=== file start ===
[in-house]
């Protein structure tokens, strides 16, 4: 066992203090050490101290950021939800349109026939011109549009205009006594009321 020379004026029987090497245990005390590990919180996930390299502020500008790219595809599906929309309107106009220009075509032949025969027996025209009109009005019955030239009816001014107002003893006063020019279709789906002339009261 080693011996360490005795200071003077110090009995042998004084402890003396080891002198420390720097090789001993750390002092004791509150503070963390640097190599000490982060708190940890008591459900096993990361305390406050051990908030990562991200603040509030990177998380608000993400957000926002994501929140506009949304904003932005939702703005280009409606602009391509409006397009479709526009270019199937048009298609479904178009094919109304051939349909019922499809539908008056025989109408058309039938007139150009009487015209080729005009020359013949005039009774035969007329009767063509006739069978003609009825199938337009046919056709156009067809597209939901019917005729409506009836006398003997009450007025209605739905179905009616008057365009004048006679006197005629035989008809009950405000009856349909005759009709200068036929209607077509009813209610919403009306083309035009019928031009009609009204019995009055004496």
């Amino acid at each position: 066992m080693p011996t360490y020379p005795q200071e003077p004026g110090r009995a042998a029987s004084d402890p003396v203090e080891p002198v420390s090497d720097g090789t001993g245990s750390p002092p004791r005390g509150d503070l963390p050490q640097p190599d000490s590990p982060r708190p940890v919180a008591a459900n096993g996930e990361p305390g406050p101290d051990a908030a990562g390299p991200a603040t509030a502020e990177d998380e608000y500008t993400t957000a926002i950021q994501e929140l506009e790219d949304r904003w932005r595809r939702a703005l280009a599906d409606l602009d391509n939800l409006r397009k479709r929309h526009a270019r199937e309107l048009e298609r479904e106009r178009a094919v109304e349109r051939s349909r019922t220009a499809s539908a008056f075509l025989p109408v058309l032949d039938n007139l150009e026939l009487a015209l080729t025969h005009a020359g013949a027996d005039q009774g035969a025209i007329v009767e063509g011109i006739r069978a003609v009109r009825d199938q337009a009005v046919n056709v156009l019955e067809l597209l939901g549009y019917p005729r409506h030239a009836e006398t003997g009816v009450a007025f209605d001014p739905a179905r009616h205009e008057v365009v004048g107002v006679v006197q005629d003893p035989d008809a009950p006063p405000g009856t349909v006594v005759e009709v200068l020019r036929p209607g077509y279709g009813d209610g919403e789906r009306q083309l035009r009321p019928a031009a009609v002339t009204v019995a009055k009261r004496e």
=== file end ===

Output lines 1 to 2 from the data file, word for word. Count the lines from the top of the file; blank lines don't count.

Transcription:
[in-house]
């Protein structure tokens, strides 16, 4: 066992203090050490101290950021939800349109026939011109549009205009006594009321 020379004026029987090497245990005390590990919180996930390299502020500008790219595809599906929309309107106009220009075509032949025969027996025209009109009005019955030239009816001014107002003893006063020019279709789906002339009261 080693011996360490005795200071003077110090009995042998004084402890003396080891002198420390720097090789001993750390002092004791509150503070963390640097190599000490982060708190940890008591459900096993990361305390406050051990908030990562991200603040509030990177998380608000993400957000926002994501929140506009949304904003932005939702703005280009409606602009391509409006397009479709526009270019199937048009298609479904178009094919109304051939349909019922499809539908008056025989109408058309039938007139150009009487015209080729005009020359013949005039009774035969007329009767063509006739069978003609009825199938337009046919056709156009067809597209939901019917005729409506009836006398003997009450007025209605739905179905009616008057365009004048006679006197005629035989008809009950405000009856349909005759009709200068036929209607077509009813209610919403009306083309035009019928031009009609009204019995009055004496």